For detailed information on completing the lobby activities report, please review the instructions for the lobby activities report (Form LA). TERMINATION OF LOBBY REGISTRATION If you stop lobbying in Texas want to terminate your lobbyist registration before it automatically expires on December 31, you may file a Lobby Termination Notice (Form TN) along with a final lobby activities report. Moreover, lobbyists should be aware not only of the restrictions on expenditures in the lobby law, but also the restrictions in Chapter 36 of the Penal Code. The registrant must be present either on the trip or at the event for which the expenditures were made. A registrant may provide food or beverages to a state officer or state employee, or immediate family or guests invited by a state officer or employee only if the registrant is present at the event.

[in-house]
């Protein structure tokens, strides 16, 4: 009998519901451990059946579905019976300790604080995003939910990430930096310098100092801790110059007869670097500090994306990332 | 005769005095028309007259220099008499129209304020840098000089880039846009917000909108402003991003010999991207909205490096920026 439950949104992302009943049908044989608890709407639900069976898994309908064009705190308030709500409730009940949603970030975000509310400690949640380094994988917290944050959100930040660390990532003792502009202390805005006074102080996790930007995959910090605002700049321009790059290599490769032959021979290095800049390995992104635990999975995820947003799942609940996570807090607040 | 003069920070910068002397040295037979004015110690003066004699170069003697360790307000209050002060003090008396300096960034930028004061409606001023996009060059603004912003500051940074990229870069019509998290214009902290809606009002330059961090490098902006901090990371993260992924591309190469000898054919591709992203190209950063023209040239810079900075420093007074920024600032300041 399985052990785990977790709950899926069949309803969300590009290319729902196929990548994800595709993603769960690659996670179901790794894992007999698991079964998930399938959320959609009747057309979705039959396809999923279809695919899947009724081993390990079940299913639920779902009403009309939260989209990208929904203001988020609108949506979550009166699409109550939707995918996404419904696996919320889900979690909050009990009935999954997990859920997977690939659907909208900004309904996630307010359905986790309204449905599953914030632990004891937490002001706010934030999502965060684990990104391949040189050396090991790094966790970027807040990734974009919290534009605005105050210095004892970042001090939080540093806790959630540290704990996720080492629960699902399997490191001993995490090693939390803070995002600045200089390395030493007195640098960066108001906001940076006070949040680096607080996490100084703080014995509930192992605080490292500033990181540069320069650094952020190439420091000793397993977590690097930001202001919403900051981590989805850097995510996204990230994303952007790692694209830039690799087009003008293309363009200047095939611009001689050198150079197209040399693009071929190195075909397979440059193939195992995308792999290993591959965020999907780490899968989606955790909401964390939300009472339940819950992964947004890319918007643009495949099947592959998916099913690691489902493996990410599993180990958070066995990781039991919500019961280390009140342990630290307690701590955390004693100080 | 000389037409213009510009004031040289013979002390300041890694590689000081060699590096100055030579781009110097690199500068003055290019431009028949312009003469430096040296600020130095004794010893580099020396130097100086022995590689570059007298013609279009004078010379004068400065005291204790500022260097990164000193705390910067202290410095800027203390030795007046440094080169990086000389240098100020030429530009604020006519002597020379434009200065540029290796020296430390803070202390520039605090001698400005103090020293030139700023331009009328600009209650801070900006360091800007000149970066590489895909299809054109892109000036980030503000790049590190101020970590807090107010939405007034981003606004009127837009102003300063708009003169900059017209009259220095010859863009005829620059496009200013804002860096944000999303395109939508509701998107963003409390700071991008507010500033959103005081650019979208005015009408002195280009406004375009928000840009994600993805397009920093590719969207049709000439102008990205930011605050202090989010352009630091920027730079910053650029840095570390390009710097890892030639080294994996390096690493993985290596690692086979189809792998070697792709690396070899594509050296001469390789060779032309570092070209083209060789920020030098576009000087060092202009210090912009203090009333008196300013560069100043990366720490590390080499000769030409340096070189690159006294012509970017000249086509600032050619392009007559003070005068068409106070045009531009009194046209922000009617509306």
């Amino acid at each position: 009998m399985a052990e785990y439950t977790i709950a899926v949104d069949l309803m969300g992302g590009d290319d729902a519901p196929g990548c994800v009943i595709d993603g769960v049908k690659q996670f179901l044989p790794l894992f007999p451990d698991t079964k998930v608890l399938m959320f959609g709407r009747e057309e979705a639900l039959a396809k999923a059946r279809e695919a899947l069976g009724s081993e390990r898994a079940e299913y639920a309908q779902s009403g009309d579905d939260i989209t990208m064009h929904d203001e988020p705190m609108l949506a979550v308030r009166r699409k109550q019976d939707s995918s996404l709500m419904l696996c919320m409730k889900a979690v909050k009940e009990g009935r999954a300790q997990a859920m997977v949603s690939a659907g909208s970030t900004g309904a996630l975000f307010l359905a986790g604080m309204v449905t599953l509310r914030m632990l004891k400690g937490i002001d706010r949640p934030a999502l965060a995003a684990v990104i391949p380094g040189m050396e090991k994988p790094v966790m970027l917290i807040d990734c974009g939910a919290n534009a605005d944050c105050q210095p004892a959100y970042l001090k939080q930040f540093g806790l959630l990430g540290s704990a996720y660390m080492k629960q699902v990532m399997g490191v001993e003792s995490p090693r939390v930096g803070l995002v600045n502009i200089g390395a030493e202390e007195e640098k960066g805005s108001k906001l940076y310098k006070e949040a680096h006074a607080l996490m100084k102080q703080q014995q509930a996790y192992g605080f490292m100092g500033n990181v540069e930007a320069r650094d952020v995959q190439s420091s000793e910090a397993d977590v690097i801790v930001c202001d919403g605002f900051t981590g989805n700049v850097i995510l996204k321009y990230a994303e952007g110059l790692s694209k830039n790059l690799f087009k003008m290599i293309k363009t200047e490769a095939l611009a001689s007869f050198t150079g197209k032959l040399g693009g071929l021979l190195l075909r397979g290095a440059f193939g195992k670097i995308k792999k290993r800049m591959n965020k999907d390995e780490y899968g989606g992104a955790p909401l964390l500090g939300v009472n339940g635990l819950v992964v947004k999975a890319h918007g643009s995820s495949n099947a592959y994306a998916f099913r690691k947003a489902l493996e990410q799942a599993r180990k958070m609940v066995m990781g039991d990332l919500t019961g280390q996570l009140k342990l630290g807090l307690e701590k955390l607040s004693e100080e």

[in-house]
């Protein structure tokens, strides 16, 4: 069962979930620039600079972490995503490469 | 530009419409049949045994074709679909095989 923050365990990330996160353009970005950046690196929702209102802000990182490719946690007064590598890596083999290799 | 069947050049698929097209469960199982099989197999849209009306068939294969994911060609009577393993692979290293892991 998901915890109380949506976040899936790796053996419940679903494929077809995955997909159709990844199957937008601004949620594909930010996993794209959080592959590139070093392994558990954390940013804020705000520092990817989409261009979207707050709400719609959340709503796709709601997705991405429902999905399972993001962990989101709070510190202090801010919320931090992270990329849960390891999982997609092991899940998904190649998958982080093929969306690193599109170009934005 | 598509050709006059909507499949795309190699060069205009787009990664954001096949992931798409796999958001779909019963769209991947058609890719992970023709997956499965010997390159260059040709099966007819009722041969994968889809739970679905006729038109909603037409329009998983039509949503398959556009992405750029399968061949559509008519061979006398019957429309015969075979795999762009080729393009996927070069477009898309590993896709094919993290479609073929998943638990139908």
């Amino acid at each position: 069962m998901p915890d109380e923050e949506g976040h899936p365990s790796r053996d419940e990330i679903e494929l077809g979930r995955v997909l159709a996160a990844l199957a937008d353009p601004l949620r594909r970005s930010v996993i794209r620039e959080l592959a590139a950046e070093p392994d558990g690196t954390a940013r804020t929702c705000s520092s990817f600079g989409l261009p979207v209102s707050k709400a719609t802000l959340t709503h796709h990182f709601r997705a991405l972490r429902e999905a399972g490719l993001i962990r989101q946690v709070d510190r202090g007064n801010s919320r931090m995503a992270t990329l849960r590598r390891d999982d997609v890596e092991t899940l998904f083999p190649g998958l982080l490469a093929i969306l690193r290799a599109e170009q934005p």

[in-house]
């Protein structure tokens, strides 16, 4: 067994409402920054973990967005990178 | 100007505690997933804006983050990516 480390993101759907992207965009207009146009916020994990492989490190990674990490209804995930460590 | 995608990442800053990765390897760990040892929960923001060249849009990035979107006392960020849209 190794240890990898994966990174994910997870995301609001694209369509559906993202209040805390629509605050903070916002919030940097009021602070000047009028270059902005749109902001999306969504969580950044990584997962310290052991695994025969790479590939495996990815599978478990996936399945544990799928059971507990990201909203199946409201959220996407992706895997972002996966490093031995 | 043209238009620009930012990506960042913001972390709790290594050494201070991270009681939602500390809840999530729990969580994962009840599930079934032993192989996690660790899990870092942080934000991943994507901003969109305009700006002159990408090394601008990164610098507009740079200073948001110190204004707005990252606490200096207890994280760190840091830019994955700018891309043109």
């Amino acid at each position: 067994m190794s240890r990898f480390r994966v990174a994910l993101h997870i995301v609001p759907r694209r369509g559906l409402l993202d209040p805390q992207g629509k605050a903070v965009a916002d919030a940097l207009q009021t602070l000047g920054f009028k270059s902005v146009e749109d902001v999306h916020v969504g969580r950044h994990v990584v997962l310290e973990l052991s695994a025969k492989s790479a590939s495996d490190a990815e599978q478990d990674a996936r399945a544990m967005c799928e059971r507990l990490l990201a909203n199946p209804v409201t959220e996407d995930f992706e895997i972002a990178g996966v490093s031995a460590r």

REPORTING LOBBY EXPENDITURES BY CATEGORY Reporting by Nature of Expenditure. Lobby expenditures made for an event to which all members of the legislature are invited are reported under the specific category for such expenditures and are not included in any other category or on a detailed report. Sometimes questions arise as to whether a particular expenditure is a political contribution or a lobby expenditure. If you are a monthly filer, your final lobby activities report will cover the period that begins the day after the last day covered by your most recently filed lobby activities report and continues through the date you file your termination notice. The restrictions apply both when the lobbyist makes an expenditure and when someone other than a lobbyist makes an expenditure on the lobbyist’s behalf with the lobbyist’s consent or ratification. The lobby law also contains a number of restrictions on acceptance of lobby expenditures by state officers, state employees, immediate family and guests of state officers and employees, candidates for state offices, and officers-elect. Under the bribery statute, Section 36.02 of the Penal Code, a person may not offer, confer, or agree to confer on a public servant, and a public servant may not solicit, accept, or agree to accept, a "benefit" as consideration for a decision, opinion, recommendation, vote, or other exercise of discretion by the public servant. A registrant may not give a state officer or employee a gift of cash or a negotiable instrument. The prohibitions against cash gifts and loans do not apply to political contributions. A registrant may also make necessary expenditures for food and beverages provided in connection with a conference, seminar, educational program, or similar event in which the state officer or employee provides services (such as giving a speech or participating on a panel) that are "more than merely perfunctory" and the registrant is present at the event. However, the registrant does not need to be present if the expenditure is for food or beverages with a value of or less, is intended as a gift for the state officer or employee, and is delivered by first-class United States mail or by common or contract carrier outside the Capitol Complex. There is no monetary limit on the expenditures a registrant may make for food or beverages. A registrant may provide entertainment to a state officer or state employee, or immediate family or guests invited by a state officer or employee only if the registrant is present at the event. Section 36.07 of the Penal Code provides that "[a] public servant commits an offense if the public servant solicits, accepts, or agrees to accept an honorarium in consideration for services that the public servant would not have been requested to provide but for the public servant's official position or duties." Thus, a gift to a state officer or employee that is permissible under the lobby law may nonetheless be prohibited under the honorarium provision. It is illegal for a person to retain or employ another to influence legislation or administrative action, or to accept employment or render any services to influence legislation or administrative action, when compensation for that employment or service is totally or partially contingent on the passage or defeat of any legislation, the governor's approval or veto of any legislation, or the outcome of any administrative action. Effective September 1, 2015, section 305.022 of the Government Code, as amended by House Bill 3517 (HB 3517), adopted by the 84th Legislature, prohibits the payment of a sales commission or other such fee to an independent contractor of a vendor of a product or service that is contingent on the outcome of administrative action, regardless of the amount of the state agency purchasing decision.